Hydrothermal Explosion Breccia and Phreatically Ejected Mud Layers

On and near the caldera rim at Mount Katmai, several layers of massive, poorly sorted, unconsolidated “mud,” studded with Katmai-derived lithic fragments, were ejected by phreatic-hydrothermal explosions during caldera collapse and intercalated within the sequence of widespread plinian fallout layers from Novarupta (Hildreth, 1991). No juvenile material has been recognized in the Katmai-derived mud layers, which thin from 10 to 200 cm near the rim to ≤1 cm at radial distances of 5–8 km from the rim. With distance from the caldera, the average size of the largest lithic fragments in the mud layers declines to <1 cm from >50 cm at the caldera rim (Fig. 24). In contrast, lithics (and pumice) in the pumiceous plinian layers (A through G) coarsen toward Novarupta, away from Mount Katmai (Fig. 24). We refer to “mud layers” because under conditions prevailing at Mount Katmai these fines-rich deposits are always wet (or frozen), even gooey, and contain a hydrothermal clay component that imparts a faintly sulfurous odor. They are best exposed on the southern slopes of Trident and Mount Katmai, but a few intact remnants have been identified on and adjacent to the glaciers west of the caldera. Abundant crystals and centimeter-scale lithics occur within the dominant muddy matrix, and sparser large lithics (as big as 17 cm, as far as 5.8 km from the rim) were probably emplaced ballistically (Hildreth, 1991). The several mud layers identified are interpreted as a series of explosive ejection events released by unloading the hydrothermal system inside the cone during stepwise caldera collapse.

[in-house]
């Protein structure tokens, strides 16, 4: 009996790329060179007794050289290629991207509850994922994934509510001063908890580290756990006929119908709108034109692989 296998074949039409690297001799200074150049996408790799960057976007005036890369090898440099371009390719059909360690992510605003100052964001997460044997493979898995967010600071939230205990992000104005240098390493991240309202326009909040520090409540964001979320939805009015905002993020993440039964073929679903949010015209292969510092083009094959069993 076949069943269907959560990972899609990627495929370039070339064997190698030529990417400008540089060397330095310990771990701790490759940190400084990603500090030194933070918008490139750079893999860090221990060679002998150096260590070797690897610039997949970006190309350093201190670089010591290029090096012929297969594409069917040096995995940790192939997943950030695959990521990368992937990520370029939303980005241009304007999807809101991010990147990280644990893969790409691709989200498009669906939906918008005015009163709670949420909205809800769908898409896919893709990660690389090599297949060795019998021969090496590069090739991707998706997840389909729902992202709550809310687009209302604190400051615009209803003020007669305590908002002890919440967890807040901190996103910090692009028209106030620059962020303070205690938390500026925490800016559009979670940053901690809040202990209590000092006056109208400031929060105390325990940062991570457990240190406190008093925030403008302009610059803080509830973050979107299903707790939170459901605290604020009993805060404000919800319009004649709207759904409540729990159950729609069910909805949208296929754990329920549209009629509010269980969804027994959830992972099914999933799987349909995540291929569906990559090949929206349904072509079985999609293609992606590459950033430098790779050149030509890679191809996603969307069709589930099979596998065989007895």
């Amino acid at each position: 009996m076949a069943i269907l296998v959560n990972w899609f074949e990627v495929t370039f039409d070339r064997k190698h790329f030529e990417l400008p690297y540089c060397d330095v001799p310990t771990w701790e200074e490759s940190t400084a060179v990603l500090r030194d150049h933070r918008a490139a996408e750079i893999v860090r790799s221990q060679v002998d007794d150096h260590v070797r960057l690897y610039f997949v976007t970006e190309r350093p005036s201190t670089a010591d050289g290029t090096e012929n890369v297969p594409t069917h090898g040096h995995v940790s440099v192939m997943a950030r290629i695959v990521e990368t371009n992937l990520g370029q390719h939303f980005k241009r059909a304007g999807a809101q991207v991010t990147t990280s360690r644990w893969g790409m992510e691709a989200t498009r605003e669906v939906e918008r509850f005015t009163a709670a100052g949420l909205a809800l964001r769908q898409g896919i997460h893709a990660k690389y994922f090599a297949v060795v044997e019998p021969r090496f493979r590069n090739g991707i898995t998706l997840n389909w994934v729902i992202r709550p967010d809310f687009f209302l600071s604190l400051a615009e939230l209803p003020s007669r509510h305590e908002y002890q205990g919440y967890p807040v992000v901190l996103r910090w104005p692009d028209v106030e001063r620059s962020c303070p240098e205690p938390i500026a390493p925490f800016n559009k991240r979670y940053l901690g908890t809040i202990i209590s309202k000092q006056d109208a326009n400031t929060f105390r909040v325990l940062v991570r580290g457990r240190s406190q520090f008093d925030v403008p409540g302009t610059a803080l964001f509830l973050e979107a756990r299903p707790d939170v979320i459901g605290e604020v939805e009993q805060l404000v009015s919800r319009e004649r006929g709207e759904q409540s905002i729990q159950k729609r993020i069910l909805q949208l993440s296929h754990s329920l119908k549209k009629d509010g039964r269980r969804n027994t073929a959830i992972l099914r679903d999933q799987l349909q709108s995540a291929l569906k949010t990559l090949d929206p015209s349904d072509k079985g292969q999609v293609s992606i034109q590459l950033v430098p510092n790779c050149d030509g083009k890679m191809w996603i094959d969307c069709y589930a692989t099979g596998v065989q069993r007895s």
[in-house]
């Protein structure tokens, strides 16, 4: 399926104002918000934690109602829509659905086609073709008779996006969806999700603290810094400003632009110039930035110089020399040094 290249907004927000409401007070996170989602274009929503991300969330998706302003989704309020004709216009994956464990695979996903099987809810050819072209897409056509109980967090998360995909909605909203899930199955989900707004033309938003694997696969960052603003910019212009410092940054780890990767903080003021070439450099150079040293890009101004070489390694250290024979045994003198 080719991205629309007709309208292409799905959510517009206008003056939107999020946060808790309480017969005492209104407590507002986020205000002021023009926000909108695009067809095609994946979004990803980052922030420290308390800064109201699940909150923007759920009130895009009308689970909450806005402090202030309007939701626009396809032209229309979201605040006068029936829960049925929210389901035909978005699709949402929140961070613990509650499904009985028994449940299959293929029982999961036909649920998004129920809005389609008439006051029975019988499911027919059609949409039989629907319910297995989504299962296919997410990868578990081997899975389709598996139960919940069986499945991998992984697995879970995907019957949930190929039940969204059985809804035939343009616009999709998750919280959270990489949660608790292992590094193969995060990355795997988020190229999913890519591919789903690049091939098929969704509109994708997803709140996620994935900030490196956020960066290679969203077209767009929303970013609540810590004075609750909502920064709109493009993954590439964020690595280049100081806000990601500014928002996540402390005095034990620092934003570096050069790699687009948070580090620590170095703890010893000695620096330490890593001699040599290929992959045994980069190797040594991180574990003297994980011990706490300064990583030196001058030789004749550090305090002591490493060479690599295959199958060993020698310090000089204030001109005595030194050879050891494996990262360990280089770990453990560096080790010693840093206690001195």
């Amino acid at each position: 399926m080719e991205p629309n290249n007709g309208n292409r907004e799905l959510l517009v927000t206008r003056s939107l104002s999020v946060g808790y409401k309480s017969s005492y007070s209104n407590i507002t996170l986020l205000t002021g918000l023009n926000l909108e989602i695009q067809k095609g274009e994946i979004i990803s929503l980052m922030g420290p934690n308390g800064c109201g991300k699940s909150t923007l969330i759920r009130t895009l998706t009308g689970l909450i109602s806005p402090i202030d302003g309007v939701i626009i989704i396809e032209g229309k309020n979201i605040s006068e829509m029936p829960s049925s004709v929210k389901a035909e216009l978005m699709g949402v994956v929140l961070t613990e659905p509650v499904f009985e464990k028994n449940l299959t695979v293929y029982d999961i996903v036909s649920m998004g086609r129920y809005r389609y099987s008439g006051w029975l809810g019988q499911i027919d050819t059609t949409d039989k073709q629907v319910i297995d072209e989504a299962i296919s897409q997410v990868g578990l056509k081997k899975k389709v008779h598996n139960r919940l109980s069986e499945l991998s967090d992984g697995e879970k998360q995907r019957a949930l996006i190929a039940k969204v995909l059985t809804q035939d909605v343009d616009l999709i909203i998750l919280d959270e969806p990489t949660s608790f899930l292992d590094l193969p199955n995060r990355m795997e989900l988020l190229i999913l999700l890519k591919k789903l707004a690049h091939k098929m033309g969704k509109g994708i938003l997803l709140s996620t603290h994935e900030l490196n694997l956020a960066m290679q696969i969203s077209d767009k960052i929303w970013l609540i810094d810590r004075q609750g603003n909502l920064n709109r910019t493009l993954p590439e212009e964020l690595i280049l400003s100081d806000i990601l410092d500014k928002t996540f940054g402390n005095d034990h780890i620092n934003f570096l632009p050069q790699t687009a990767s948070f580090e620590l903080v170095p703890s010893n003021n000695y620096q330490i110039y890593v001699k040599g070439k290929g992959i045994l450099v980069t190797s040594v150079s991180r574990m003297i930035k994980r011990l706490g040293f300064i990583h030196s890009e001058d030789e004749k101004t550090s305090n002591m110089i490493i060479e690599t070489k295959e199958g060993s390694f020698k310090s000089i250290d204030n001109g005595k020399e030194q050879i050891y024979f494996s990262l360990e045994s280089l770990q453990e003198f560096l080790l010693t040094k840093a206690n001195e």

The first (and most voluminous) of the Katmai-derived mud layers lies between Novarupta plinian Layers B2 and B3, providing the earliest evidence for onset of caldera collapse. The chronology of fallout reported at Kodiak (Martin, 1913) and of seismicity reevaluated by Abe (1992) supports correlation of this stratigraphic horizon with the first major syneruptive earthquake (Ms 6.5), at 2356 h on 6 June, 11 h into the eruption (Fig. 23). By that time, ∼8.5 km3 of magma had vented at Novarupta.